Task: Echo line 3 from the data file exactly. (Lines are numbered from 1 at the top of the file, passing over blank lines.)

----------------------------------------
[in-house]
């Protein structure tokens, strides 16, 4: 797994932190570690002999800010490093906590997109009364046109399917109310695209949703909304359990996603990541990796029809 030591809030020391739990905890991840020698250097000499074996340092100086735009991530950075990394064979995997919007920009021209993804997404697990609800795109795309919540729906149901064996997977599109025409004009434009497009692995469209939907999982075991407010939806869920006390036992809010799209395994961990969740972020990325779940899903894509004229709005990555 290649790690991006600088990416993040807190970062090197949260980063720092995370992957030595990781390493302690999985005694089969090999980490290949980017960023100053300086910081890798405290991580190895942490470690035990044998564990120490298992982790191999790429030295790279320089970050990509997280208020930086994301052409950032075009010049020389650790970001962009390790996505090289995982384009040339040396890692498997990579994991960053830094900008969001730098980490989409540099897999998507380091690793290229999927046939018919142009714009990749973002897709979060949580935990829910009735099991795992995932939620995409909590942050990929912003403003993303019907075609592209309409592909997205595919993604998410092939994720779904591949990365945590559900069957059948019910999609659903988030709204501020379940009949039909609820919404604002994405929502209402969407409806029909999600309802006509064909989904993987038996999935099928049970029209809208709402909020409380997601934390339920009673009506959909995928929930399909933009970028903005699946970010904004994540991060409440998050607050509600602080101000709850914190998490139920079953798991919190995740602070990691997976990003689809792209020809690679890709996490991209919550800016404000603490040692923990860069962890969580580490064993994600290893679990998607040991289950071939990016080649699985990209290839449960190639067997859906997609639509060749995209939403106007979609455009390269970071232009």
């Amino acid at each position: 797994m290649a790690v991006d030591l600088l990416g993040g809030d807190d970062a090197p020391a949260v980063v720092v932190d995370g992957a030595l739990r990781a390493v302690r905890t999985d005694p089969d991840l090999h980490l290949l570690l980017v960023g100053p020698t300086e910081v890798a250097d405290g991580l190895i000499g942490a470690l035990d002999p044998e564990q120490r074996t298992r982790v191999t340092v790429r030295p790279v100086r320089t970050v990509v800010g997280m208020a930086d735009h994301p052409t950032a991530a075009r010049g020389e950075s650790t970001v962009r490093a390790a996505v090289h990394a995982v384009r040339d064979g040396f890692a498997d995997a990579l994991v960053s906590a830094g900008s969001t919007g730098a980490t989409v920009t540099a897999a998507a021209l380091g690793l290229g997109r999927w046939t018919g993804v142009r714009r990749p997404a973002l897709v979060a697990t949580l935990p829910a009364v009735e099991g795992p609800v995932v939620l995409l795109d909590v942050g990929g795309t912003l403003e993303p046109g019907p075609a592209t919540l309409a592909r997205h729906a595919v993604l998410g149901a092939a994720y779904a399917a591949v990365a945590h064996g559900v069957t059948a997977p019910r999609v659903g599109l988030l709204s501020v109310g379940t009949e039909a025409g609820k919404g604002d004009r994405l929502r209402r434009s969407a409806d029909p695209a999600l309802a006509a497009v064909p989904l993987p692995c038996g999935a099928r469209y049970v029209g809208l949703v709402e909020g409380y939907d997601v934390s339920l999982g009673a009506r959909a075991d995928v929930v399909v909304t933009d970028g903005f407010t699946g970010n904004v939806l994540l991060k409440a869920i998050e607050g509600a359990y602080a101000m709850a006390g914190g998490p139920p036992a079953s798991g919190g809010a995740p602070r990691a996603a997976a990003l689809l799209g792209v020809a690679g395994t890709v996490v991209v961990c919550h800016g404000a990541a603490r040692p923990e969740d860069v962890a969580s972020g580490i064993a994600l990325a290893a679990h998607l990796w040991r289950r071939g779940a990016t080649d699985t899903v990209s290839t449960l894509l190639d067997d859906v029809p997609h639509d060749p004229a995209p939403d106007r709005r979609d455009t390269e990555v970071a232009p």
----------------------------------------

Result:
């Amino acid at each position: 797994m290649a790690v991006d030591l600088l990416g993040g809030d807190d970062a090197p020391a949260v980063v720092v932190d995370g992957a030595l739990r990781a390493v302690r905890t999985d005694p089969d991840l090999h980490l290949l570690l980017v960023g100053p020698t300086e910081v890798a250097d405290g991580l190895i000499g942490a470690l035990d002999p044998e564990q120490r074996t298992r982790v191999t340092v790429r030295p790279v100086r320089t970050v990509v800010g997280m208020a930086d735009h994301p052409t950032a991530a075009r010049g020389e950075s650790t970001v962009r490093a390790a996505v090289h990394a995982v384009r040339d064979g040396f890692a498997d995997a990579l994991v960053s906590a830094g900008s969001t919007g730098a980490t989409v920009t540099a897999a998507a021209l380091g690793l290229g997109r999927w046939t018919g993804v142009r714009r990749p997404a973002l897709v979060a697990t949580l935990p829910a009364v009735e099991g795992p609800v995932v939620l995409l795109d909590v942050g990929g795309t912003l403003e993303p046109g019907p075609a592209t919540l309409a592909r997205h729906a595919v993604l998410g149901a092939a994720y779904a399917a591949v990365a945590h064996g559900v069957t059948a997977p019910r999609v659903g599109l988030l709204s501020v109310g379940t009949e039909a025409g609820k919404g604002d004009r994405l929502r209402r434009s969407a409806d029909p695209a999600l309802a006509a497009v064909p989904l993987p692995c038996g999935a099928r469209y049970v029209g809208l949703v709402e909020g409380y939907d997601v934390s339920l999982g009673a009506r959909a075991d995928v929930v399909v909304t933009d970028g903005f407010t699946g970010n904004v939806l994540l991060k409440a869920i998050e607050g509600a359990y602080a101000m709850a006390g914190g998490p139920p036992a079953s798991g919190g809010a995740p602070r990691a996603a997976a990003l689809l799209g792209v020809a690679g395994t890709v996490v991209v961990c919550h800016g404000a990541a603490r040692p923990e969740d860069v962890a969580s972020g580490i064993a994600l990325a290893a679990h998607l990796w040991r289950r071939g779940a990016t080649d699985t899903v990209s290839t449960l894509l190639d067997d859906v029809p997609h639509d060749p004229a995209p939403d106007r709005r979609d455009t390269e990555v970071a232009p």